November 17, 2016
Karmapa on the death of great beings
Why being present when a great being dies can be one of the greatest teachings
In the last few years, we have witnessed the passing of many eminent masters. Reflecting on this, Thaye Dorje, His Holiness the 17th Gyalwa Karmapa, offers a teaching on the power and significance of great beings passing into parinirvana.
Not even a Buddha can escape death. Our common perception might be that enlightened beings have in some way overcome death. However, this would be a misunderstanding of what it means to be an awakened being. This is largely because we identify and misinterpret death as the end of things: a state of sleep that one can’t be woken up from.
In Buddhism, every aspect of existence, be it birth, life or death, is celebrated and valued equally. Therefore, as Buddhist practitioners, we fully dedicate our body, speech and mind to the practices of listening, contemplation and meditation, in order to recognize with full awareness the stages of birth, life and death as both natural and interdependent.
Most often, our restlessness, confusion and panic originates from not knowing that birth, ageing, falling ill and death are the most natural parts of life. Due to this not knowing – meaning not accepting these parts of life as natural – contractions are caused, for example: to fear living so much that one looks at living as unnatural and looks at death as an escape from living. Similarly, at times, fearing death so much that one has an unnatural perspective towards living, and therefore one tries to find all kinds of ways to prolong one’s essentially fleeting life.
Until this acceptance is initiated, the inevitable tomorrows of birth, ageing, falling ill and death, the tomorrows of living and dying, cause endless panic.
When Buddha Shakyamuni (563-483 BCE) attained the fully enlightened state under the Bodhi tree, for the first time in his life he saw that these stages of existence weren’t as frightful and disturbing as he had imagined. His misguided assessment of birth, living and death had driven him to escape from his princely life, and to search for some kind of elusive elixir. The elixir he finally discovered was to simply let things be.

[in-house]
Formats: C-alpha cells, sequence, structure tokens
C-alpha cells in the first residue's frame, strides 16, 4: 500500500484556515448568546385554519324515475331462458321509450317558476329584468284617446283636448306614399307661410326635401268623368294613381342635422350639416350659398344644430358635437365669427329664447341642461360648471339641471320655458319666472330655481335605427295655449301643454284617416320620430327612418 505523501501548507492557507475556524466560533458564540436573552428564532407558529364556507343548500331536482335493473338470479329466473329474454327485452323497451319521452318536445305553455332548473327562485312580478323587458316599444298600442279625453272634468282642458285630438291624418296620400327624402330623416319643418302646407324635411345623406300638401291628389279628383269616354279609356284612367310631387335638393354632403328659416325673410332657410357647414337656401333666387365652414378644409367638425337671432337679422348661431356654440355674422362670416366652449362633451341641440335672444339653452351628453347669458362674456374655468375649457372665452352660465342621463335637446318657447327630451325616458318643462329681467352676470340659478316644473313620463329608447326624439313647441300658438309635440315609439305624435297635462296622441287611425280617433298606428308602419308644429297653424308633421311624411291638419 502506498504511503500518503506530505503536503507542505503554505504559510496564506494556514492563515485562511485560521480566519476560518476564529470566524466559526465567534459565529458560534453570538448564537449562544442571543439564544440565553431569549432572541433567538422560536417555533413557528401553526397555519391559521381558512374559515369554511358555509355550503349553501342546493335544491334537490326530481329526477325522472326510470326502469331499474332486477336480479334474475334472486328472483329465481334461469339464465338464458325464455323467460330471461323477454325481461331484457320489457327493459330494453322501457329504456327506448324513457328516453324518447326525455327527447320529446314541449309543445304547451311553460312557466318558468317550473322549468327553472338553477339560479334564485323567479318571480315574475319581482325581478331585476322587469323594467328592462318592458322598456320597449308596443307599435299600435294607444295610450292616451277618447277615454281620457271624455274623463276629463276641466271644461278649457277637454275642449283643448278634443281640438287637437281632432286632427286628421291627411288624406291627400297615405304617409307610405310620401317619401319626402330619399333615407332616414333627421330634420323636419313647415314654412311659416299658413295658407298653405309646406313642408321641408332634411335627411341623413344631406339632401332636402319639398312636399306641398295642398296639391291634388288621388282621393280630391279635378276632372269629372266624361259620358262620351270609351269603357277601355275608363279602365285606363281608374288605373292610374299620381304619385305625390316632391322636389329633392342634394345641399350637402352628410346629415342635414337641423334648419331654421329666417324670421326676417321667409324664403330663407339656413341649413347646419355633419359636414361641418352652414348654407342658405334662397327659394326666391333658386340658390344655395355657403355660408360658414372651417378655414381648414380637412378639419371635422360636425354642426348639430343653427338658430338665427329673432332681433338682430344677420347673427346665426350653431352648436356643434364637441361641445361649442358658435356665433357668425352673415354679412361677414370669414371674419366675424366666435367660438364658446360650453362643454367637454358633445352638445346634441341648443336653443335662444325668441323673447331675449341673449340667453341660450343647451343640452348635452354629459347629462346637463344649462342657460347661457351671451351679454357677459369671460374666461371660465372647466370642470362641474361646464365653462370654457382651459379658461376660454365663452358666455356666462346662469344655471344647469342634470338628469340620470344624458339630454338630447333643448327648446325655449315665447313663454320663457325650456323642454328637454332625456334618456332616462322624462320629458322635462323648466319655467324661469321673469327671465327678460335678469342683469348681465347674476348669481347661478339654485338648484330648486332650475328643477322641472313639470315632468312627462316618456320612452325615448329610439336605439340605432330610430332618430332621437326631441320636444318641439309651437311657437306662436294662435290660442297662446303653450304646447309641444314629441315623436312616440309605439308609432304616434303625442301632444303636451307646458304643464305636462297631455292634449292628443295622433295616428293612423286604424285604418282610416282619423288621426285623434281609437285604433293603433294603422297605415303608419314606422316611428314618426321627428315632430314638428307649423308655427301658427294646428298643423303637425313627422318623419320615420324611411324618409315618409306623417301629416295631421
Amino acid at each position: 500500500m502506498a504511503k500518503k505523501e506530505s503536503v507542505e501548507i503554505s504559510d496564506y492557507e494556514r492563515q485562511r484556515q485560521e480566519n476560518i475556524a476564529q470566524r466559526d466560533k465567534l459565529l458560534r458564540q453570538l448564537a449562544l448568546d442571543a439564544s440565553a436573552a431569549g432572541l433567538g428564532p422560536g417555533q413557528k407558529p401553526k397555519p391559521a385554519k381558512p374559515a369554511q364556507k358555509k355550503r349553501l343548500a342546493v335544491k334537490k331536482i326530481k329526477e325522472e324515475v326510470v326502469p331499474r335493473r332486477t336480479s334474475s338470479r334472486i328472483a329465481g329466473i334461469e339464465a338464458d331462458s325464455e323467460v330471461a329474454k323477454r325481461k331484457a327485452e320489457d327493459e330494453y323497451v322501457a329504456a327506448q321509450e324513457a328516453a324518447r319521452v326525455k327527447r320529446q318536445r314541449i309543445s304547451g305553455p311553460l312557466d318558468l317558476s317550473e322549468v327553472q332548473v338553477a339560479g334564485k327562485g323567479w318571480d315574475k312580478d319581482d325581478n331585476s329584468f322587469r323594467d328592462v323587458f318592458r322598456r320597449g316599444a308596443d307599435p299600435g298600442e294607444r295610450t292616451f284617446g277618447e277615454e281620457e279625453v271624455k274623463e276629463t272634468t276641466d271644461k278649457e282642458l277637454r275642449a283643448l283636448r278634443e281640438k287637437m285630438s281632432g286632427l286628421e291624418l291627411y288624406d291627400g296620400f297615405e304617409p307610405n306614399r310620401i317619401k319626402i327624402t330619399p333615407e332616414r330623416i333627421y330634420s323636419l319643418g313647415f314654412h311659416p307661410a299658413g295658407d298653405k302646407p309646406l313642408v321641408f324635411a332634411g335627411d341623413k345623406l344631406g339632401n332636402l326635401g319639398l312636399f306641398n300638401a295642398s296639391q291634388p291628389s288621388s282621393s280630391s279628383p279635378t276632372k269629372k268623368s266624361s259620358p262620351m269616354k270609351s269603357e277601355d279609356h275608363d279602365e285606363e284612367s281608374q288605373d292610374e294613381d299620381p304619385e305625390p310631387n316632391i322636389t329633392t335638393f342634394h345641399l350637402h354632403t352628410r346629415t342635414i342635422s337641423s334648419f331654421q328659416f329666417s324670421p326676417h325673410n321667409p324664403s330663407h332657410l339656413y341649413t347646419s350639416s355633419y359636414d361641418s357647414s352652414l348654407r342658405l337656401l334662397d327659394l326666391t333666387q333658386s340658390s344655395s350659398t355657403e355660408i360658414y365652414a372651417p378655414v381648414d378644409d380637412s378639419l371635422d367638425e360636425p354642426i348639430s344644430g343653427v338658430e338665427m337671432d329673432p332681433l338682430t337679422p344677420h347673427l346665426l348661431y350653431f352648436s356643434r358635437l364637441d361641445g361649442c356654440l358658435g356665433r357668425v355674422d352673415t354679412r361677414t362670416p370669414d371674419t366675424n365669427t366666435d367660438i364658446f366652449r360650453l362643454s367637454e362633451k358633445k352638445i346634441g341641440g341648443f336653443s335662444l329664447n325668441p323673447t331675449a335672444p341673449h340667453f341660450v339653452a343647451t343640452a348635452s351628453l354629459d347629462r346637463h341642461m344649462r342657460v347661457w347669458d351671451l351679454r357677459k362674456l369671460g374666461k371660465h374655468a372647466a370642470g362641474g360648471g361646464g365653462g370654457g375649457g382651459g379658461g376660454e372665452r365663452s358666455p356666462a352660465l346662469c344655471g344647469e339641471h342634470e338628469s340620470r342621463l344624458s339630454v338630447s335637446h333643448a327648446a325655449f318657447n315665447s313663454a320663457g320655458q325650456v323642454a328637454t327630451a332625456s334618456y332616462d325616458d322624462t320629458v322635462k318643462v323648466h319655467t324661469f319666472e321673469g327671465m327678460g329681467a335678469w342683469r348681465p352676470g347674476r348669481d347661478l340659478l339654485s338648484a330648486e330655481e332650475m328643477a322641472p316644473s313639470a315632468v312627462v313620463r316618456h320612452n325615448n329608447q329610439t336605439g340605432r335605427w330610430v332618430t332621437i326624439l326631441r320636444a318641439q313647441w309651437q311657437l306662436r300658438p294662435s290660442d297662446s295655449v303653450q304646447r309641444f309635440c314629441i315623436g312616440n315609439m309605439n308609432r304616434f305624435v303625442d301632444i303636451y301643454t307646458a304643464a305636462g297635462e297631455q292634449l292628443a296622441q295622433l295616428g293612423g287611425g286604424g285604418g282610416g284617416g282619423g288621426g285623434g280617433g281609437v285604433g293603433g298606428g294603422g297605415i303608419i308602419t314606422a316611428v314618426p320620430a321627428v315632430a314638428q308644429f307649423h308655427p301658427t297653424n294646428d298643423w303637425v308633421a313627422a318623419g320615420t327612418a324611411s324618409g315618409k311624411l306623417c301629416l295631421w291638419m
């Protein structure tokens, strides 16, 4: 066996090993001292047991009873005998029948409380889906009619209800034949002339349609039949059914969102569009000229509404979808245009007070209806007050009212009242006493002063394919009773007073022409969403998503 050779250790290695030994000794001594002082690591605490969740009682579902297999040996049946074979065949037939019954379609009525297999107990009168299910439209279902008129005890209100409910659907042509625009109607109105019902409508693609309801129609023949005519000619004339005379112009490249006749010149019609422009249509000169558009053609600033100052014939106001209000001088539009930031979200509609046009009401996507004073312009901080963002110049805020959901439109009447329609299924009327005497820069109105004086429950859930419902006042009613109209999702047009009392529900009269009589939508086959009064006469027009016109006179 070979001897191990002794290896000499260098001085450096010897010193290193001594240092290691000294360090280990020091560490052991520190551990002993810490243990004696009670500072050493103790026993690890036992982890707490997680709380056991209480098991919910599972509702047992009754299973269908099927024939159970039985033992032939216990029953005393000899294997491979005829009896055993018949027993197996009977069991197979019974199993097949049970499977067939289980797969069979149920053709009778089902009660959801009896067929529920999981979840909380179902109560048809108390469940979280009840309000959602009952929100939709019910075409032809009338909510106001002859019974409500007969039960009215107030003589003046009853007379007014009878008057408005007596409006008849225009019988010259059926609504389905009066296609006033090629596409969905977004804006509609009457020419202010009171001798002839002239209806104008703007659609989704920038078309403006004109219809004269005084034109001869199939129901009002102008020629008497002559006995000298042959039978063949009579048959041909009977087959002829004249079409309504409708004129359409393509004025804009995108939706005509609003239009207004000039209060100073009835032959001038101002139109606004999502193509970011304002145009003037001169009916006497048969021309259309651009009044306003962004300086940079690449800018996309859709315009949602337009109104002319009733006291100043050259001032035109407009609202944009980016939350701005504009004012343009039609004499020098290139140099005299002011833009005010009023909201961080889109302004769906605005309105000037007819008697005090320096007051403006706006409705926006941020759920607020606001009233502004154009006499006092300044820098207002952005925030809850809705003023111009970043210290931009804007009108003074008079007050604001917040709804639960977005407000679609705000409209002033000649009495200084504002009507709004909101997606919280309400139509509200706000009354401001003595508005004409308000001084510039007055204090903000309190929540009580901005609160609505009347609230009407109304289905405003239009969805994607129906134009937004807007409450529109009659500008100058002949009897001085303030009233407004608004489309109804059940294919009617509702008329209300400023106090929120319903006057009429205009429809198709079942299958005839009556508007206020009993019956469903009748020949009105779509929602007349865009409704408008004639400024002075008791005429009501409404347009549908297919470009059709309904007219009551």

This was the peace he had been searching for when he renounced his life in luxury. He saw that when causes and conditions gather, there is nothing one could do to change the results. The only meaningful thing that can be done is to let things be. Therefore, after he attained enlightenment, every aspect of his life was a message of how to let things be, how to live, and how to die.
Just because he was the Buddha doesn’t mean that he conformed with our concept of a perfect being. There were times during his life when he and his entourage experienced hunger, sickness and even physical injuries. But those didn’t disturb his peace or shake his wisdom.
When the inevitable end of his life came, he entered peacefully into the passage of death. He died without being affected by any anxieties, without any fear or panic, because he understood that what he was experiencing was the most natural way of things, and there was nothing wrong about it.
I believe that this is one of the greatest teachings ever. Yes, one of the greatest teachings comes when a great being dies. It might even be far more powerful, condensed, direct and simple than all of the 84,000 teachings of the Buddha and the three turnings of the Dharma Wheel.
The departure of a Buddha or great being can help us realize that everything is impermanent. This teaching has the potency to shake us and awaken us from the daily dream of permanence, which is otherwise so difficult to wake up from.
Therefore, to be present when a great being is dying – untainted by our usual perspective on the concept of death – until his or her cremation, can be a teaching of immense value for our own spiritual path during life and death.